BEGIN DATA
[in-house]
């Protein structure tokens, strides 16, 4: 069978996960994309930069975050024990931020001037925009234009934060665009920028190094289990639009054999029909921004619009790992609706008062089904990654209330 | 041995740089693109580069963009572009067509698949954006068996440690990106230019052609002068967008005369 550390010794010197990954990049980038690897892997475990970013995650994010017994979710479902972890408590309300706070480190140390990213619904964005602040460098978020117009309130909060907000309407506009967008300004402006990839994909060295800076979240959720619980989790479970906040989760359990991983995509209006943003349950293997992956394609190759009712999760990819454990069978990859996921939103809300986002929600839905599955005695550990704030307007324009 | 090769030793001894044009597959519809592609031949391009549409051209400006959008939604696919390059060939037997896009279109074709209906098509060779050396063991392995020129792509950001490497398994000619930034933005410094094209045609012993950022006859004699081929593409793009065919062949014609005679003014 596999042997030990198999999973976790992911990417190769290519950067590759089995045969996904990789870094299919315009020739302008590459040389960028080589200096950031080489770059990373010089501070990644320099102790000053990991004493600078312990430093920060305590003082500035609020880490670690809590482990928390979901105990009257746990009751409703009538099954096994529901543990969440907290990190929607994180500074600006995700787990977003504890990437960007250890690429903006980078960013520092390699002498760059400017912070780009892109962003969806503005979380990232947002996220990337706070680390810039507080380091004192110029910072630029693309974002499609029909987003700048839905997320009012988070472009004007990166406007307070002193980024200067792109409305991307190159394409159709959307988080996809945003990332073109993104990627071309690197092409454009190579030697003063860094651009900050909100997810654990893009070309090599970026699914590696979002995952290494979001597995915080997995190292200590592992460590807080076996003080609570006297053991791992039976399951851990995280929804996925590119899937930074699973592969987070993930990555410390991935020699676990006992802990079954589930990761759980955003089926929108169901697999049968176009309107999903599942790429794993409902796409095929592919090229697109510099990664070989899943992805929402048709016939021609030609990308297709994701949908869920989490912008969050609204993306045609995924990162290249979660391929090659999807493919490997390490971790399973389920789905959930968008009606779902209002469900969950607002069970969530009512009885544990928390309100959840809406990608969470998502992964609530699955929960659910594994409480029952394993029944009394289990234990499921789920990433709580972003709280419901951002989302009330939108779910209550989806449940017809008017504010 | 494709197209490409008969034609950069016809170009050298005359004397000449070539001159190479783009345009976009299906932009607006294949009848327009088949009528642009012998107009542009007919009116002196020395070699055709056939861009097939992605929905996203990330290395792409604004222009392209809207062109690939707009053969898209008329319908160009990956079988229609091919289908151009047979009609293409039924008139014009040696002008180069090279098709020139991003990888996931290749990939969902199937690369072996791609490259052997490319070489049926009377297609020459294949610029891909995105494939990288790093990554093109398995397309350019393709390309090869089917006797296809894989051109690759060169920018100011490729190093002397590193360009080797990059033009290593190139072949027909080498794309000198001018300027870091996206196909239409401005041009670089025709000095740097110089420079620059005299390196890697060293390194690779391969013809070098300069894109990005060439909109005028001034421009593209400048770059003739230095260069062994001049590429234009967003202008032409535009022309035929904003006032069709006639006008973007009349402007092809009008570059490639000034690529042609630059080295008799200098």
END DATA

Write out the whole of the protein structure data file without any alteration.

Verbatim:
[in-house]
């Protein structure tokens, strides 16, 4: 069978996960994309930069975050024990931020001037925009234009934060665009920028190094289990639009054999029909921004619009790992609706008062089904990654209330 | 041995740089693109580069963009572009067509698949954006068996440690990106230019052609002068967008005369 550390010794010197990954990049980038690897892997475990970013995650994010017994979710479902972890408590309300706070480190140390990213619904964005602040460098978020117009309130909060907000309407506009967008300004402006990839994909060295800076979240959720619980989790479970906040989760359990991983995509209006943003349950293997992956394609190759009712999760990819454990069978990859996921939103809300986002929600839905599955005695550990704030307007324009 | 090769030793001894044009597959519809592609031949391009549409051209400006959008939604696919390059060939037997896009279109074709209906098509060779050396063991392995020129792509950001490497398994000619930034933005410094094209045609012993950022006859004699081929593409793009065919062949014609005679003014 596999042997030990198999999973976790992911990417190769290519950067590759089995045969996904990789870094299919315009020739302008590459040389960028080589200096950031080489770059990373010089501070990644320099102790000053990991004493600078312990430093920060305590003082500035609020880490670690809590482990928390979901105990009257746990009751409703009538099954096994529901543990969440907290990190929607994180500074600006995700787990977003504890990437960007250890690429903006980078960013520092390699002498760059400017912070780009892109962003969806503005979380990232947002996220990337706070680390810039507080380091004192110029910072630029693309974002499609029909987003700048839905997320009012988070472009004007990166406007307070002193980024200067792109409305991307190159394409159709959307988080996809945003990332073109993104990627071309690197092409454009190579030697003063860094651009900050909100997810654990893009070309090599970026699914590696979002995952290494979001597995915080997995190292200590592992460590807080076996003080609570006297053991791992039976399951851990995280929804996925590119899937930074699973592969987070993930990555410390991935020699676990006992802990079954589930990761759980955003089926929108169901697999049968176009309107999903599942790429794993409902796409095929592919090229697109510099990664070989899943992805929402048709016939021609030609990308297709994701949908869920989490912008969050609204993306045609995924990162290249979660391929090659999807493919490997390490971790399973389920789905959930968008009606779902209002469900969950607002069970969530009512009885544990928390309100959840809406990608969470998502992964609530699955929960659910594994409480029952394993029944009394289990234990499921789920990433709580972003709280419901951002989302009330939108779910209550989806449940017809008017504010 | 494709197209490409008969034609950069016809170009050298005359004397000449070539001159190479783009345009976009299906932009607006294949009848327009088949009528642009012998107009542009007919009116002196020395070699055709056939861009097939992605929905996203990330290395792409604004222009392209809207062109690939707009053969898209008329319908160009990956079988229609091919289908151009047979009609293409039924008139014009040696002008180069090279098709020139991003990888996931290749990939969902199937690369072996791609490259052997490319070489049926009377297609020459294949610029891909995105494939990288790093990554093109398995397309350019393709390309090869089917006797296809894989051109690759060169920018100011490729190093002397590193360009080797990059033009290593190139072949027909080498794309000198001018300027870091996206196909239409401005041009670089025709000095740097110089420079620059005299390196890697060293390194690779391969013809070098300069894109990005060439909109005028001034421009593209400048770059003739230095260069062994001049590429234009967003202008032409535009022309035929904003006032069709006639006008973007009349402007092809009008570059490639000034690529042609630059080295008799200098």